As the world gets more and more urbanised, a significant challenge is presented in the form of municipal waste. Municipal solid waste (MSW), one of the most significant by-products of an urban lifestyle, is increasing even more quickly than the rate of urbanisation as the world races towards an urban future. A report by the World Bank, “What a Waste: A Global Review of Solid Waste Management”, stated that 2.9 billion people lived in metropolitan areas ten years ago, producing 0.64 kg of MSW per person daily (0.68 billion tonnes annually). However, around 3 billion people live in cities today, producing as much as 1.2 kg of municipal solid waste per person per day (1.3 billion tonnes per year). By this estimate, one can draw a dark conclusion that by 2025, 2.2 billion tonnes of municipal solid waste could be produced as the urban population rises to 4.3 billion.
Over 200 million metric tonnes of municipal waste are produced worldwide each year by the United States and China. According to the World Bank, daily per capita waste generation in high-income nations is estimated to climb by 19% by 2050, compared to low- and middle-income countries, where it is projected to rise by around 40% or more. Furthermore, it is predicted that waste generation in low-income countries will increase by approximately three times by the year 2050. In terms of total waste production, the East Asia and Pacific region produces the most waste (23%), and the Middle East and North Africa produce the least (6%). The trajectory of waste generation in fast growing regions like the Sub-Saharan Africa, South Asia, the Middle East, and North Africa will also significantly affect the environment, human health, and economic success, necessitating immediate action. Currently, more than half of the waste is openly dumped in these areas.
As much as there are merits to urbanisation, there could be several problems if urbanisation is unplanned and non-conducive to the ease of people living in the cities. We cannot simply have cities to absorb the population leaving the countryside, but we need cities that are prepared to meet challenges that could hamper the everyday lives of its citizens. Municipal waste management is not only paramount but a necessary function of city governance, especially in a post-pandemic world. Poorly managed waste typically results in expenses that are higher in the long run than it would have been to manage the waste effectively in the first place. Poor waste management has a significant detrimental effect on health, the environment both locally and globally, and the economy. The global dimension of MSW is proven by its role in GHG emissions and by the growing interconnectedness of goods, urban practices, and the recycling sector. An estimated 62 million tonnes of MSW waste are produced annually by 377 million people in India’s urban areas, according to the Task Force on Waste to Energy Report (released in October 2017). Motivated initiatives by the government – driven by revitalising the urban governance mechanisms and broader participation of people – like the Swachh Bharat Mission-Urban (SBM-U) in India could offer a way forward.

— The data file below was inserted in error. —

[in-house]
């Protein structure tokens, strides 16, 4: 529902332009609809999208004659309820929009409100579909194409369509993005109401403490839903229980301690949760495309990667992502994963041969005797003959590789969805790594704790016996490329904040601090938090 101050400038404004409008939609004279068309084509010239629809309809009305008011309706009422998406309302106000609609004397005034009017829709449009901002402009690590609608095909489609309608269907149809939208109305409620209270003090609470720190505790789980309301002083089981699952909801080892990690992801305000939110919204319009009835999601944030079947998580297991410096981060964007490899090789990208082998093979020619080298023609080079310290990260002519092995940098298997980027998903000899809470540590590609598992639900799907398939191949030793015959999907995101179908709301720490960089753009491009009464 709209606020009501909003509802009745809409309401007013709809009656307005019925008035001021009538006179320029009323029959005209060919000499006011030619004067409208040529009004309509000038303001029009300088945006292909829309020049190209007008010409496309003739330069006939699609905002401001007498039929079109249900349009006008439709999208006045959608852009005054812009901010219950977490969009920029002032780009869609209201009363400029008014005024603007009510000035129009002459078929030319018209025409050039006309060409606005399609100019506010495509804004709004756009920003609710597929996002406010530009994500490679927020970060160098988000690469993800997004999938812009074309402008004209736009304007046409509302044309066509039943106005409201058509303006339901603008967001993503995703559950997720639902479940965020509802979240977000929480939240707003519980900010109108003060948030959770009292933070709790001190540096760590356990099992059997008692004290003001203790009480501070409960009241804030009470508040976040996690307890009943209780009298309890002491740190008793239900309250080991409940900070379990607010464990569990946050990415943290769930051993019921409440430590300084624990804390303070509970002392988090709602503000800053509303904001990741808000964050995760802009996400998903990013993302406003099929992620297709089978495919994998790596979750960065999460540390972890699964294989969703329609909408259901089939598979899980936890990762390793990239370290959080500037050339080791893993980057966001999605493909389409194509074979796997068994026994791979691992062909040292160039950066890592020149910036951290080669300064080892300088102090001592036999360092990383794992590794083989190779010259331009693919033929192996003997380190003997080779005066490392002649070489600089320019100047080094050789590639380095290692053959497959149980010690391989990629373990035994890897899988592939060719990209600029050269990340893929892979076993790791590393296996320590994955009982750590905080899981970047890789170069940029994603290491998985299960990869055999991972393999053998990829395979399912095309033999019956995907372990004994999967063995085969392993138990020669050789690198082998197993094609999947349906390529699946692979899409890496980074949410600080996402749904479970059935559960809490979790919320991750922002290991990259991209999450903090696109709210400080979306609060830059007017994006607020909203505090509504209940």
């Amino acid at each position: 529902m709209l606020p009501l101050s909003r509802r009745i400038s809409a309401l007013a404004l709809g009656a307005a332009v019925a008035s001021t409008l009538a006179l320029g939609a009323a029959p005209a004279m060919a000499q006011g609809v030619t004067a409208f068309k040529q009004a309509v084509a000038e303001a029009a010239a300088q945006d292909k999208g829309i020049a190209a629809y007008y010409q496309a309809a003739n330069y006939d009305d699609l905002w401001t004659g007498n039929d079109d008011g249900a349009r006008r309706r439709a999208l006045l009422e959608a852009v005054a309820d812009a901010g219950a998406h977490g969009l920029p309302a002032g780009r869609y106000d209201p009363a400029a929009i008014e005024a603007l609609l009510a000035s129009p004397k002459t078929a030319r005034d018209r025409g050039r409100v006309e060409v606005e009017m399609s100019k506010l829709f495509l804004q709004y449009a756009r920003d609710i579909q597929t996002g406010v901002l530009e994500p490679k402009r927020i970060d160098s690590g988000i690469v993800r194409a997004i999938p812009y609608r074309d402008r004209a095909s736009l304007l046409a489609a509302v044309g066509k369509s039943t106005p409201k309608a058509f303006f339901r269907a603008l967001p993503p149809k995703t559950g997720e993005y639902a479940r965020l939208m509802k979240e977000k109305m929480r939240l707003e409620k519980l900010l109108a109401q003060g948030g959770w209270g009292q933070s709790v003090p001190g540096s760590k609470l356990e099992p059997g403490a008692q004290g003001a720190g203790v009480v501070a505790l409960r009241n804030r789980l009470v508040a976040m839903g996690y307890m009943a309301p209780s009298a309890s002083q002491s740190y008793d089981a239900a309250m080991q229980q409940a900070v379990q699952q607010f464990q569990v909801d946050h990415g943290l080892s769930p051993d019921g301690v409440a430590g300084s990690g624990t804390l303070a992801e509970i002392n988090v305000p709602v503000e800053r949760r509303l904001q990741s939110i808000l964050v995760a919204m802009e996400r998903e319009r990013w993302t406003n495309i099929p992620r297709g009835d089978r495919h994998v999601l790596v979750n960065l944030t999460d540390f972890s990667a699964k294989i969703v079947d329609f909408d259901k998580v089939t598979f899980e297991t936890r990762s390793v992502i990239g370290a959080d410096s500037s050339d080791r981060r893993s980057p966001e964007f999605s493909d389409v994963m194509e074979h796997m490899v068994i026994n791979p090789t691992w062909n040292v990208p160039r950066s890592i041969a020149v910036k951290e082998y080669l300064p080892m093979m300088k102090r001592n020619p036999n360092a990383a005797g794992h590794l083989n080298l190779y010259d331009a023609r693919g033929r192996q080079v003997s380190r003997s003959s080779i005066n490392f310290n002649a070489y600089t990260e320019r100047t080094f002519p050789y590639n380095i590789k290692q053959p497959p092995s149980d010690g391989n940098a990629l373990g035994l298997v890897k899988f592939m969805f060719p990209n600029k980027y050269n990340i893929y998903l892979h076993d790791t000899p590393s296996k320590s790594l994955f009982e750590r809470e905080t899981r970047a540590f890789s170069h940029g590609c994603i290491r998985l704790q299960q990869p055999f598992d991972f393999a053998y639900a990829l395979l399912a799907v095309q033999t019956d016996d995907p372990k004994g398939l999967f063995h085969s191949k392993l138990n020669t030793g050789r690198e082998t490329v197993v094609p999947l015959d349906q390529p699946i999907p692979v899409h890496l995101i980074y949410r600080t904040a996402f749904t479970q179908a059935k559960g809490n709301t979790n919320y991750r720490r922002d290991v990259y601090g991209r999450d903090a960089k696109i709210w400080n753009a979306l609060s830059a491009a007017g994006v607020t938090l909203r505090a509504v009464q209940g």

The level of industrialisation, socialisation, and regional climate all impact MSW generation rates. Generally, the amount of solid waste produced increases with economic growth and urbanisation rates. Urbanisation and income levels are closely associated, and as disposable incomes and living standards rise, so do the consumption of goods and services and the amount of garbage produced. Residents of urban areas generate nearly twice as much waste as those in rural areas. Unsanitary, unscientific and poor disposal of such waste could further result in environmental deterioration and health issues. In this regard, an integrated strategy to waste management that involves the planning, funding, construction, and operation of facilities for the segregation, collection, transportation, recycling, treatment, and final disposal of waste should be taken into consideration to manage the present issues of urban waste management. In this context, the harrowing statistics of global waste generation could be indicative of two issues – the lack of proactiveness or governance mechanisms in cities to manage waste sustainably and the consumption and behaviour of citizens that leads to tremendous amounts of waste generation.
Due to inadequate resources and shortcomings in the current systems, rapid urbanisation has resulted in an overstressing of urban infrastructure services, particularly Municipal Solid Waste Management. Therefore, in order to prevent urban waste from causing environmental pollution and health risks, it would be necessary for urban local bodies to increase, operate, and maintain their solid waste management systems in a sustainable manner. This would require significant capital investment, the introduction of cutting-edge, cost-effective technologies, Public-Private Partnerships (PPP) in waste management, as well as the introduction of appropriate waste management practices.
The article was published with Business Standard on June 14, 2023.